WASHINGTON -- With a fall in oil prices easing inflation concerns, the Federal Reserve is expected to continue its easy-does-it approach to raising interest rates, boosting a key rate by a moderate quarter-point at its final meeting of the year today.
Many analysts believe this pattern of gradual quarter-point rate increases will continue well into the new year. Solid economic growth and an absence of inflation pressures mean Federal Reserve chairman Alan Greenspan and his colleagues can take their time in moving away from exceptionally low interest rates.
"The essential picture the Fed sees is a well-balanced and sustainable economic expansion. It has the leeway to continue its measured steps," said economist David Jones, the author of four books on the Greenspan Fed.
The federal funds rate, the interest that banks charge on overnight loans, is now at 2 percent, up from a 46-year low of 1 percent, where it stood before the Fed began raising rates June 30.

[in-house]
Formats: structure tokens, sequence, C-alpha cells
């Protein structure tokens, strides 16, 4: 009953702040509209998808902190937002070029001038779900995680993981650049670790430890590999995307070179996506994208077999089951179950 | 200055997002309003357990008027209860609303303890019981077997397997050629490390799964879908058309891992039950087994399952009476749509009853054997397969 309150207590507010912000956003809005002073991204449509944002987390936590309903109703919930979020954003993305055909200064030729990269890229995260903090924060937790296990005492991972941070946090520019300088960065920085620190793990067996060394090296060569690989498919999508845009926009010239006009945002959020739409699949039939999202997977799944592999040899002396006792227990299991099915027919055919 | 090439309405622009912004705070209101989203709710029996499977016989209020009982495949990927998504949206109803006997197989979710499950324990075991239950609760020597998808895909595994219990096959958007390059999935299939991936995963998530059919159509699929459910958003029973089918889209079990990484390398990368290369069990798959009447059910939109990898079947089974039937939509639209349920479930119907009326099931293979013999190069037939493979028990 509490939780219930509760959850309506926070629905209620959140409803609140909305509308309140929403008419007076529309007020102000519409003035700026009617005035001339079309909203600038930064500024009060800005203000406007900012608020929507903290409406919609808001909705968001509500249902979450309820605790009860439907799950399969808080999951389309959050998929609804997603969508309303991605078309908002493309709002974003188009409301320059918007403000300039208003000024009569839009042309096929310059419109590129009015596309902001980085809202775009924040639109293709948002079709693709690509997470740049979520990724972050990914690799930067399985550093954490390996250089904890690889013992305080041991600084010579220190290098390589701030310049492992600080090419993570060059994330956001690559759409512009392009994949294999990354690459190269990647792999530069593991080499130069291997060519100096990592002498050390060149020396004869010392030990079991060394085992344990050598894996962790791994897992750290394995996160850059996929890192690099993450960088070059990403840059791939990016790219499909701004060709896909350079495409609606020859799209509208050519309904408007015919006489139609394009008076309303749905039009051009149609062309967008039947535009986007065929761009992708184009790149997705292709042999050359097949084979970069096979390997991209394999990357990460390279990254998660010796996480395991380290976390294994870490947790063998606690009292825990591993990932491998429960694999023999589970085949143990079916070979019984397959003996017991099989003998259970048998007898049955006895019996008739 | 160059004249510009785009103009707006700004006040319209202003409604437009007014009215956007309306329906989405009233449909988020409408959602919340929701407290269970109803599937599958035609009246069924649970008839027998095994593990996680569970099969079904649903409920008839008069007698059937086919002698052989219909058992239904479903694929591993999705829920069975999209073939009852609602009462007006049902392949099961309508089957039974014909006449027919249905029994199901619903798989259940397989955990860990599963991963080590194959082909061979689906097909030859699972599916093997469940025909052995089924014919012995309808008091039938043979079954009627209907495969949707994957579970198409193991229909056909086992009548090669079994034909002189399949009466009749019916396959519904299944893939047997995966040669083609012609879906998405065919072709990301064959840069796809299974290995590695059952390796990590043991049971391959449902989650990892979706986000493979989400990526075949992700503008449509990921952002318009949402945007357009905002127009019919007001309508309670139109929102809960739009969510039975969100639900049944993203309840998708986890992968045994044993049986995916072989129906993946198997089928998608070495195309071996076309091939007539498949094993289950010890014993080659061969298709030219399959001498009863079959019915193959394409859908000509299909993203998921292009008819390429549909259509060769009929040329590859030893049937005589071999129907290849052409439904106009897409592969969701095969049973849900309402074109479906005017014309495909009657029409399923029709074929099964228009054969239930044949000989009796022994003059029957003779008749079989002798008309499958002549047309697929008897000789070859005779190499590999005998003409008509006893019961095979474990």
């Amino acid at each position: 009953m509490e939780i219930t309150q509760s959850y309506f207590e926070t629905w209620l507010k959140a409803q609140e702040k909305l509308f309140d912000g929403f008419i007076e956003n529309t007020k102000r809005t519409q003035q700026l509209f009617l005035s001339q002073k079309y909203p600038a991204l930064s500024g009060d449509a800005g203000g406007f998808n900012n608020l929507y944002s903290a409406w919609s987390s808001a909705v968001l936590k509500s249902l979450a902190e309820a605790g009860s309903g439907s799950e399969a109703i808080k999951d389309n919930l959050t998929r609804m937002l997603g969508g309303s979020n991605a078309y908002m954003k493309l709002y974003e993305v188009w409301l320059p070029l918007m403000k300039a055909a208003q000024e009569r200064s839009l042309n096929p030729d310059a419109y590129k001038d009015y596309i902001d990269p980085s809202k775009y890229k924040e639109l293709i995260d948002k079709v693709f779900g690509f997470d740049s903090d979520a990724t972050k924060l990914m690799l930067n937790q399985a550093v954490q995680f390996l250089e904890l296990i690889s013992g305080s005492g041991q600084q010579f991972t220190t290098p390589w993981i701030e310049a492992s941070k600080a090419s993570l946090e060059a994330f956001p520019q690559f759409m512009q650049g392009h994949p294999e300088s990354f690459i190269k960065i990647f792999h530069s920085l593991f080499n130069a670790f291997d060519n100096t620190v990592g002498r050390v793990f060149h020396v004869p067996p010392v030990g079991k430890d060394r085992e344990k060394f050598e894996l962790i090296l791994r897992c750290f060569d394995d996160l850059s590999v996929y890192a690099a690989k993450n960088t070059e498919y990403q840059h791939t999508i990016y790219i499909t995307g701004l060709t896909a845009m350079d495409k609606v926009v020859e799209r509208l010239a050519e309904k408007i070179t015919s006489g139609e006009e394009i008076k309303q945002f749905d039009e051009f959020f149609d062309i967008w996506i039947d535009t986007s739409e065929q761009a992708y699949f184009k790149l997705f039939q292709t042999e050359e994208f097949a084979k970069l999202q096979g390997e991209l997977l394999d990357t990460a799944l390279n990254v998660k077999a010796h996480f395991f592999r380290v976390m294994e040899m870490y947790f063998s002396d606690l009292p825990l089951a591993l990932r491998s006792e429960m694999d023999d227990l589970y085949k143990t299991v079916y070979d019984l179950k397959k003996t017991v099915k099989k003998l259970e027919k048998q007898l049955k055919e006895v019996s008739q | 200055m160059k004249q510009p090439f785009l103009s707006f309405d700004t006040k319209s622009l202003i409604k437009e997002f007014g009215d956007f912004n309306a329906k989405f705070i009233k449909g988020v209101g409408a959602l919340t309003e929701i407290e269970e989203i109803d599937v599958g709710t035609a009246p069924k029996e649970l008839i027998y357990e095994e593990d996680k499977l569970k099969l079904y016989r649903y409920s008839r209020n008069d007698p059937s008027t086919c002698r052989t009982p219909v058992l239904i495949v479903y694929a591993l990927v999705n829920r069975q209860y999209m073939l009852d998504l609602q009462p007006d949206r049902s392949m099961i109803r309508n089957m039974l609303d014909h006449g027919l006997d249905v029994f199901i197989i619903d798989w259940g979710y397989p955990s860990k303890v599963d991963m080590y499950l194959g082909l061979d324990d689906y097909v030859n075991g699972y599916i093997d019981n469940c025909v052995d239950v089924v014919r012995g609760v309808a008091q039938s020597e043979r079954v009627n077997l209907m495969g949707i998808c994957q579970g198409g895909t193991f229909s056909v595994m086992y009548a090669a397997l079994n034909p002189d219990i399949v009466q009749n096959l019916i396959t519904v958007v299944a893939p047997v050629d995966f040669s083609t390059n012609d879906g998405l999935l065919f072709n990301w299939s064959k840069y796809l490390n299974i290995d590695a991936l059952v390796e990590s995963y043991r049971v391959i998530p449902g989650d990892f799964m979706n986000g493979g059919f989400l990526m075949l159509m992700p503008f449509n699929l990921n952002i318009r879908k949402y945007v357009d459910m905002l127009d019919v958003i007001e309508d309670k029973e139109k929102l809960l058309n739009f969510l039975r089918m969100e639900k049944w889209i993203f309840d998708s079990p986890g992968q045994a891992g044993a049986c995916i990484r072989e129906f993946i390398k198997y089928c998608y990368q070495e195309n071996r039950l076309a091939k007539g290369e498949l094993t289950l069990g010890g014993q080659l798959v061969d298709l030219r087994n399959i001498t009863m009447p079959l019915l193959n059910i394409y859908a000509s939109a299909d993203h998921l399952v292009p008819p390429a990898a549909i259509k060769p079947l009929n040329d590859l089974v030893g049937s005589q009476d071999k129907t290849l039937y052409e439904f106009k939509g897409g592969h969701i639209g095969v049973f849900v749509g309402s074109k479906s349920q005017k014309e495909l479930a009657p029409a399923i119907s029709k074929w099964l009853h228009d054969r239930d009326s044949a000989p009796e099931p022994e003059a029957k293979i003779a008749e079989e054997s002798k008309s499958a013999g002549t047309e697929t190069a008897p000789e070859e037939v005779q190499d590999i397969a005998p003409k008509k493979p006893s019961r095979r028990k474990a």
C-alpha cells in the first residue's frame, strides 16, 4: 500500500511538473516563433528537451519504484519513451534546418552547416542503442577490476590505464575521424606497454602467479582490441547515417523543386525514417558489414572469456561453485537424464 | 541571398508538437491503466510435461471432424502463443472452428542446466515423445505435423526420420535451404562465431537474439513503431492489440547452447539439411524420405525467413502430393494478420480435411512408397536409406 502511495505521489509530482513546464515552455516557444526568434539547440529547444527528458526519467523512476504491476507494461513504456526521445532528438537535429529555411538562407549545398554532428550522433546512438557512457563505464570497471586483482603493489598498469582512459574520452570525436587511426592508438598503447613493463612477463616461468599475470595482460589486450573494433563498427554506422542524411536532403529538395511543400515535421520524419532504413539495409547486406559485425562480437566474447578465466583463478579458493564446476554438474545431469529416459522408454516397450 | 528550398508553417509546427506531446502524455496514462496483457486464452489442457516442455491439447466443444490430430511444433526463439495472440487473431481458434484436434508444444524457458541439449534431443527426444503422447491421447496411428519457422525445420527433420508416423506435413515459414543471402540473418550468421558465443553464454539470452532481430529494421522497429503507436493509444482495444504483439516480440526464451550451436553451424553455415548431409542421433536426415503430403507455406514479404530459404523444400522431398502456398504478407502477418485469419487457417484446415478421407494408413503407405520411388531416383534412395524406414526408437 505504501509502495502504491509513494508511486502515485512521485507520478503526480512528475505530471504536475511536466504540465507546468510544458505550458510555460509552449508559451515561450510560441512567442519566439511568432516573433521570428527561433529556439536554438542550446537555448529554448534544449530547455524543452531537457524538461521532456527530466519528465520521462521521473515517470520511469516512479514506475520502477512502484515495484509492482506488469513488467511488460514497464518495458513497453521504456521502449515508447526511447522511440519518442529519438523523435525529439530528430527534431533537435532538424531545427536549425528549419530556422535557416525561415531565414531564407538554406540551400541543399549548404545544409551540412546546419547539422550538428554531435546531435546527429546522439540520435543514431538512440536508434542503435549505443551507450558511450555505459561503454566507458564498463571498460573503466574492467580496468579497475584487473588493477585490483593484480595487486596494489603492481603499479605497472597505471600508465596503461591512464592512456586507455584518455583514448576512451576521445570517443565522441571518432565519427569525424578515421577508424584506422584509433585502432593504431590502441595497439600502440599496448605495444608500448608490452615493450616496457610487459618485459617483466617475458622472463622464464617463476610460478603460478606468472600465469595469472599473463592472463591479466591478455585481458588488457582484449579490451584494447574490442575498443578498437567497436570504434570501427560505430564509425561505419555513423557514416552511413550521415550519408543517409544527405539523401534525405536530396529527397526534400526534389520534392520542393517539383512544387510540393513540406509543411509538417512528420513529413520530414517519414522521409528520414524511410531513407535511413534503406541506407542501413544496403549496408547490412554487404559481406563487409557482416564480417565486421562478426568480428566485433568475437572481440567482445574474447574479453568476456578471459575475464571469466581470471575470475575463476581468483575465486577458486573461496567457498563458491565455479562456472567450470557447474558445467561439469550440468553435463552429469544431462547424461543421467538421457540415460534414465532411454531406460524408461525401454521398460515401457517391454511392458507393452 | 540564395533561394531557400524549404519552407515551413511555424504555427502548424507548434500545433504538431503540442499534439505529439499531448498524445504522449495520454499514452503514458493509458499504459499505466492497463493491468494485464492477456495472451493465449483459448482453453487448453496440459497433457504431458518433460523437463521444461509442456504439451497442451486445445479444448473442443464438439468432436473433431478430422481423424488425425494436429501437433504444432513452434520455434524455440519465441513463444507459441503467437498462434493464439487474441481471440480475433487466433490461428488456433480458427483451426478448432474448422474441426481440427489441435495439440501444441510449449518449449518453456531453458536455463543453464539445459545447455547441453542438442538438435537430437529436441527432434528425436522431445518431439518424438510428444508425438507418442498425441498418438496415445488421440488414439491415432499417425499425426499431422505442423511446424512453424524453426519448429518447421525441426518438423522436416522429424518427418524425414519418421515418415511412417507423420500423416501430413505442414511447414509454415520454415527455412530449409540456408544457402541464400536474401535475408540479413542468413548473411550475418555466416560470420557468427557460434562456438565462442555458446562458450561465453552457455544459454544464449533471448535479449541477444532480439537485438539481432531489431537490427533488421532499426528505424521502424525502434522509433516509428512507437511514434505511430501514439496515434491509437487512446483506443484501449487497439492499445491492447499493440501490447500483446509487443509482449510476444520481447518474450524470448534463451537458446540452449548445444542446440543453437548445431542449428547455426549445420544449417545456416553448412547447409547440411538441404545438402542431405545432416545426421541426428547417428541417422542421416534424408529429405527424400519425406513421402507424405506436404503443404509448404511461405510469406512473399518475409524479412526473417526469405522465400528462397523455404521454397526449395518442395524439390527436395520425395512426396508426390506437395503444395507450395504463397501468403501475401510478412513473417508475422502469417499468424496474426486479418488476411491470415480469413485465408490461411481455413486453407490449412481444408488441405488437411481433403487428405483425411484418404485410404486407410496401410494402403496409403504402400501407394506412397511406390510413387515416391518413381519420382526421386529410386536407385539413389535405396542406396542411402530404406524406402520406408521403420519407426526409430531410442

Short-term consumer rates have been heading higher at the same gradual pace. Banks' prime lending rate, the benchmark for millions of consumer loans, is now at 5 percent, up from a 46-year low of 4 percent before the Fed began raising rates.
Even with a rate increase today, the funds rate and the consumer rates tied to it will still be at historically low levels. Fed officials have said they are trying to gradually raise the funds rate to a "neutral" level where it is neither promoting stronger economic growth nor depressing growth.